Creating a Message Queue

A Q4M table represents a single queue. A row of a Q4M table represents a single message. To create a message queue, use CREATE TABLE statement with the engine name ``queue''.
mysql> CREATE TABLE my_queue (v1 int not null, v2 varchar(255)) ENGINE=queue;
If you need to route messages to more than one subscriber, create table for each of them. You can create any number of Q4M tables.

Sending a Message

To send a message, use INSERT statement as you would do on a ordinally SQL table.
mysql> INSERT INTO my_queue (v1, v2) VALUES (3, "hello world!");

Subscribing to a Message Queue

Queue subscription is controlled by the queue_wait function.
mysql> SELECT queue_wait('my_queue');
| queue_wait('my_queue') |
+                      1 |
1 row in set (0.00 sec)

mysql> SELECT * FROM my_queue;
| v1 | v2           |
|  3 | hello world! | 
1 row in set (0.00 sec)
After calling the queue_wait function, only one row at maximum will be returned by succeeding SELECT queries against the table specified by the function (never mix a call to queue_wait with other conditions). If there was no data ready in the queue table, the function would block until any data becomes ready, or a timeout occurs. A new row (if any) is returned everytime the function is being called, automatically deleting the previous row that was previously returned. After handling certain number of rows, and if you want to exit the process, you should call queue_end() function will delete the row that was returned by the last call to the queue_wait() function.
mysql> SELECT queue_end();
Technically, Q4M uses two modes to represent a message queue. In NON-OWNER mode, Q4M tables operate as an ordinally table. In OWNER mode, only the row owned by the connection becomes visible. Three functions are used to switch between views, and to block until messages become available.
By calling the queue_wait function, Q4M table enters OWNER mode. Once entering the OWNER mode, only one row (at maximum) becomes SELECTable, exclusively from the connection, i.e. a row owned by a connection becomes invisible to other connections. When Q4M table is empty, queue_wait function will block until any rows become available. If the function timeouts, no row will be visible by SELECT queries.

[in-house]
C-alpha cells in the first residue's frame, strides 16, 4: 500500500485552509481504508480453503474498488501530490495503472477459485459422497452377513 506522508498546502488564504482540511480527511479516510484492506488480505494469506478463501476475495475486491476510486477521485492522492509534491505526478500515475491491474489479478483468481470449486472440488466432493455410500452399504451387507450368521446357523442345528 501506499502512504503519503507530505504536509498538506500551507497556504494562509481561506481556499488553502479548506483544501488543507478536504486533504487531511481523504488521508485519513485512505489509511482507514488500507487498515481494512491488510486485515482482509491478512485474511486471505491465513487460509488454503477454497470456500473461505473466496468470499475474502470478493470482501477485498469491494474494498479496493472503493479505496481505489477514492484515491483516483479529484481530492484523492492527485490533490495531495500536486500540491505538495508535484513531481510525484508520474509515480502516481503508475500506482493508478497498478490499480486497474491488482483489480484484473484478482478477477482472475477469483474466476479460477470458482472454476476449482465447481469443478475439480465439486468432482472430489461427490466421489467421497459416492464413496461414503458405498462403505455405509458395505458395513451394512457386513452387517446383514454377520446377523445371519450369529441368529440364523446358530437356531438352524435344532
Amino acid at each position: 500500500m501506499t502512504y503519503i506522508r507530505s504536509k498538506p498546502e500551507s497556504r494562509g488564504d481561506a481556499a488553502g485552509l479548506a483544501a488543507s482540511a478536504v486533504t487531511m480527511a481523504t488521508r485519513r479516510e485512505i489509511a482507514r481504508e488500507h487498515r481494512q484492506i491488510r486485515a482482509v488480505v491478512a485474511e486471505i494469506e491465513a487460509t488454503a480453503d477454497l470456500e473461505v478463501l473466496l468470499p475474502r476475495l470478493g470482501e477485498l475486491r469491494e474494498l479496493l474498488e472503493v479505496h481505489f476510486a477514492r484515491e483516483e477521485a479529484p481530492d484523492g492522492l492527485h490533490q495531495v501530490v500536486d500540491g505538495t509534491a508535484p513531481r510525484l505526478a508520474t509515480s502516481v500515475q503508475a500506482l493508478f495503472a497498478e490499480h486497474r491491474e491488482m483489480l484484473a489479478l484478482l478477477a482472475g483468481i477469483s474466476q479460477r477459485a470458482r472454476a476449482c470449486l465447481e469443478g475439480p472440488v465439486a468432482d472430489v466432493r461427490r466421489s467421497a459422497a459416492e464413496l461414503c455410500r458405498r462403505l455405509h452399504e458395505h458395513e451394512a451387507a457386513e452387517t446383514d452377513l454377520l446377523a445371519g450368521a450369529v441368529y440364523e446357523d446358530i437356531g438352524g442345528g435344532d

After handling the row, clients should either call queue_end function or queue_wait function. The row owned by the connection will be automatically removed from the table. By calling the queue_end function, the table will return to NON-OWNER mode. By calling the queue_wait function, a new row to be handled will become available. When clients fail in handling the row, it should call queue_abort function, that returns the owned-row to the table so that it could be handled by other clients.
The Perl code below is a more formal way of using the queue functions.
while (1) {
  # wait until any data becomes avialable (or timeouts)
  $dbh->do('select queue_wait("test_table")')
    or die $dbh->errstr;
  # receive data (only one row becomes ready at once)
  if (my @row = $dbh->selectrow_array('select * from test_table')) {
    # handle the row
    unless (process_row(@row)) {
      # if failed, return the row to queue
      $dbh->do('select queue_abort()')
        or die $dbh->errstr;
# tidy up
$dbh->do('select queue_end()')
  or die $dbh->errstr;

Prioritized Subscription

As of version 0.3, it is possible to subscribe to multiple tables at once, by passing a list of tables to the queue_wait function. When any data becomes available, queue_wait function will return the index of the table. The tables are prioritized from left to right, i.e. if more than one table contain any messages, the index of the leftmost table is returned. If none of the table have any data available, 0 is returned. In this form of calling the function, timeout should be specified as well. The example subscribes to two tables with a timeout of 10 seconds.
mysql> SELECT queue_wait('high_priority_table', 'low_priority_table', 10);

Conditional Subscription

As of version 0.4, it is possible to subscribe only to the rows that meet certain conditions. For example, the below call to queue_wait returns only when a row with v<3 becomes avialable, or a timeout occurs.
mysql> select queue_wait('table:v<3');
Following operators are currently supported. Currently, only columns and constants of integral values are supported. There is yet no support for floating point or string variables.
- ~ ()
* div % mod
+ -
<< >>
= != <= < >= >
&& and
|| or

Message Relays

As of version 0.3, Q4M supports message relaying between different MySQL instances, i.e. messages submitted to a Q4M table can be forwarded to another Q4M table running on a different server. The transfer is trustable; rowids are used to prevent message losses and/or duplications.
To run a simple relay, use the q4m-forward script installed into bin subdirectory of the MySQL installation.
% /usr/local/mysql51/bin/q4m-forward \
  "dbi:mysql:database=db1;table=tbl1;user=foo;password=XXX" \
It is also possible to implement a message broker (a relay that changes the format or the destination of messages). For more information, please refer to the source code of the q4m-forward script.